Patriotism can also easily morph into chauvenism. In world affairs such chauvenism on both sides has led to the tragedy of war. In the world of sport it can lead to: tension, animosity and trouble. Luckily, this negative trait seem to have been largely avoided at the recent Olympics in London. Reports say that our enthusiastic British crowds cheered and applauded the achievements of competitors from many different nations as well as their own. To a certain extent it seems to have been a celebration of sport rather than of nationalism. This can only be a good thing. I suppose it’s what the modern Olympic ideal is all about — bringing people together from all over the World in a spirit of peace and togetherness, simply to celebrate sporting endeavour and excellence. My friend Vic, who was at Hyde Park to witness the Triathlon, was so impressed by this feeling of international friendship that he compared it to the rebirth of the 1960’s Hippie Dream. Can you remember those heady, idealistic days of “Flower Power” when The Beatles sang “All You Need Is Love” and we all fervently wished that that would be true. The media dubbed it “The Summer of Love” ( 1967), but many of us hoped it would last a lot longer than that. It is indeed a very good thing if just a little of the spirit of that age has been re-ignited.

  London 2012 certainly seems to have been an inspirational event and it’s a pleasure to be writing about good news instead of carping on about the bad. Please note for the record, that I am not a “grumpy old man” all of the time! Patriotism  seems to have been a mostly positive force this summer, although it was helped immensely by the home team winning lots of medals, the Union Jack being frequently hoisted and “God Save the Queen” being constantly sung. ( by those of her “subjects” who knew the words.)  Success breeds tolerance and generosity of spirit.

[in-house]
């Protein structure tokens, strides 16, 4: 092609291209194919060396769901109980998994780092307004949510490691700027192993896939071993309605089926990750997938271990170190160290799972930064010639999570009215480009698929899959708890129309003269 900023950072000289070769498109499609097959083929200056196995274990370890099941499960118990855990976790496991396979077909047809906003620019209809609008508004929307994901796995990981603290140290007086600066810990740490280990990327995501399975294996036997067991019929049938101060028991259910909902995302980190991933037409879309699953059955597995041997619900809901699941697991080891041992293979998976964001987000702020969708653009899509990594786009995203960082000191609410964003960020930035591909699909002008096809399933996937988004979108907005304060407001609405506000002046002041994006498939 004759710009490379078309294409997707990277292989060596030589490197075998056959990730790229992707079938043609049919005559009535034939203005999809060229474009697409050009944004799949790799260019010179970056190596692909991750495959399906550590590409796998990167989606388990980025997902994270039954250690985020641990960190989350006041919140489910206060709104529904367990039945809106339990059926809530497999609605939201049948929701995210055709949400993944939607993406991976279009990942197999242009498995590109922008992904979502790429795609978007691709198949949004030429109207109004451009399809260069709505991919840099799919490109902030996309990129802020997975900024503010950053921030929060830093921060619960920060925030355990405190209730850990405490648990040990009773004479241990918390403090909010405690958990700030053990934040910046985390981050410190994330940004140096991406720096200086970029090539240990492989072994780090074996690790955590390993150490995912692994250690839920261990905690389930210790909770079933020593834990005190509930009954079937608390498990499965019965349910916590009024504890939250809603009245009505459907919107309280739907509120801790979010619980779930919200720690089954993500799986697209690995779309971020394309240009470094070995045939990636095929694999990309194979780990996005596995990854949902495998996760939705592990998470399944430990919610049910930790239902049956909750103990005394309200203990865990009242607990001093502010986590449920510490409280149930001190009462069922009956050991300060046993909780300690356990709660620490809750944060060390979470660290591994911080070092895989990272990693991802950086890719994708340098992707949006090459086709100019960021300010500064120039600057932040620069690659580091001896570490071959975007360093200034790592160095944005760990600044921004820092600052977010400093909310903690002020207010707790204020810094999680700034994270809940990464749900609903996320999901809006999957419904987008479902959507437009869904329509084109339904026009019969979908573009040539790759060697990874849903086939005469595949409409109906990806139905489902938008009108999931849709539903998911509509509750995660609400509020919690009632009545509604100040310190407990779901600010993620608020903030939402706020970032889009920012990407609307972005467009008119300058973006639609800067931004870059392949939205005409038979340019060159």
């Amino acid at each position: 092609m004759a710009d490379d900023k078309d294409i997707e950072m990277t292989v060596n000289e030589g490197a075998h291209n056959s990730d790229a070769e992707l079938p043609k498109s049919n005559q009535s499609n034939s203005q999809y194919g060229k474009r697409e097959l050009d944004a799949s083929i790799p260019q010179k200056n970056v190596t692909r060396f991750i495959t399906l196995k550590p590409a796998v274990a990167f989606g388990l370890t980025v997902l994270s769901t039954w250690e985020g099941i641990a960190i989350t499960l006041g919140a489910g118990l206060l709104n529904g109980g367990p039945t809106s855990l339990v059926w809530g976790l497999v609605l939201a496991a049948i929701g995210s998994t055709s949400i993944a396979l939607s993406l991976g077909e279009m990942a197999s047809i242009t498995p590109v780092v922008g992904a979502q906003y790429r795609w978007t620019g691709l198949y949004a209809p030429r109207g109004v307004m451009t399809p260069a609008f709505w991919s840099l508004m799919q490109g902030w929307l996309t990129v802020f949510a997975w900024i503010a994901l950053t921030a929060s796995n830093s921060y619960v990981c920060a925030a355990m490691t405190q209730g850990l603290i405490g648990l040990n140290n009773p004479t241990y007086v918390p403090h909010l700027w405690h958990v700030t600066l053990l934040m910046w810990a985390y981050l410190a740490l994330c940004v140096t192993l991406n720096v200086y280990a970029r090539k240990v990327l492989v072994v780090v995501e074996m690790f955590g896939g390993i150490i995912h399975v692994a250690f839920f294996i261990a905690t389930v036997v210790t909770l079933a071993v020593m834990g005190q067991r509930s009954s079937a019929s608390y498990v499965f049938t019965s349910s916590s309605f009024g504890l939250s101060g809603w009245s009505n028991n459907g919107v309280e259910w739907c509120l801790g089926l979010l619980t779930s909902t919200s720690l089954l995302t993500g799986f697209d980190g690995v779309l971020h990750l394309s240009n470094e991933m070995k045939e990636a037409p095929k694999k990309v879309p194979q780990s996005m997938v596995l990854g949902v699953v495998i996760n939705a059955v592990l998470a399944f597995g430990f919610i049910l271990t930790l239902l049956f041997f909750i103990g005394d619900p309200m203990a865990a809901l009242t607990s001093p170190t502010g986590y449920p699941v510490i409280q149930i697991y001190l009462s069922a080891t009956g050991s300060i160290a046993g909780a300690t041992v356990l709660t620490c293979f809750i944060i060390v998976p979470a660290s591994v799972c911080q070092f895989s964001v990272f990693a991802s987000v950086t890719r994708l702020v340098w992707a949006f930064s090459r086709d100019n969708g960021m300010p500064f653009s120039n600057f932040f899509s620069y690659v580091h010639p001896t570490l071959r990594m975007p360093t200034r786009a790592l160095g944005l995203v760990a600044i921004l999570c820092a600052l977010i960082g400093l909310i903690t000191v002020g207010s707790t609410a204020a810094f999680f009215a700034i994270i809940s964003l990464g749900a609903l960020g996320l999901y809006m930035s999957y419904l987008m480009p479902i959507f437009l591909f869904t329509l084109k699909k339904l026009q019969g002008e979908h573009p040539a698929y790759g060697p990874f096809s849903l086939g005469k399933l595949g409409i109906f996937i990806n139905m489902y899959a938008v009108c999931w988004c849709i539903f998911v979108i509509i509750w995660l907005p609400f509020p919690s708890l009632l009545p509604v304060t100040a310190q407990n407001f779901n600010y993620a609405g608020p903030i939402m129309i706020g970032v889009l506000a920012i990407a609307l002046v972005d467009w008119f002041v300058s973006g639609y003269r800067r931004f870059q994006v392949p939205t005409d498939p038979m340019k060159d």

On only a few occasions did I notice one of patriotism’s less desirable features — selective blindness. Another friend, Ian, commented that whenever a UK competitor won a silver or a bronze medal, we heard all about their story in the media but virtually nothing about the foreign athlete who had actually won the gold. It was as if that Olympic Champion was invisible because he or she wasn’t British. There was the odd exception of course, such as Usain Bolt, but largely the foreign champions remained in obscurity. The BBC and Channel 4 coverage was generally regarded as excellent. I only dipped into it every now and again, not wishing to turn into a total couch potato. However, I was disappointed to catch the discussion about the Womens’ 1500 metres final where two Turkish girls won Gold and Silver in impressive style. Looking at the replay, their running was sheer poetry in motion. The 2 brave British girls tried hard and had done very well to get to the final, but they came well down the field. After briefly mentioning that these were Turkey’s first ever athletics medals at the Olympics, the presenter quickly pointed out that the winner had recently come back from a drugs ban. The implication was that she had possibly cheated her way to success. The whole ensuing discussion was thus about drugs misuse instead of Turkish success.The BBC commentators failed to mention that 2 British athletes, one male and one female, had also competed in the Olympics  after serving bans for taking performance-enhancing drugs. In fact , one had gone on to win gold and silver at consecutive Olympics. It seems that patriotic TV presenters notice foreign “drug cheats” but fail to see British ones.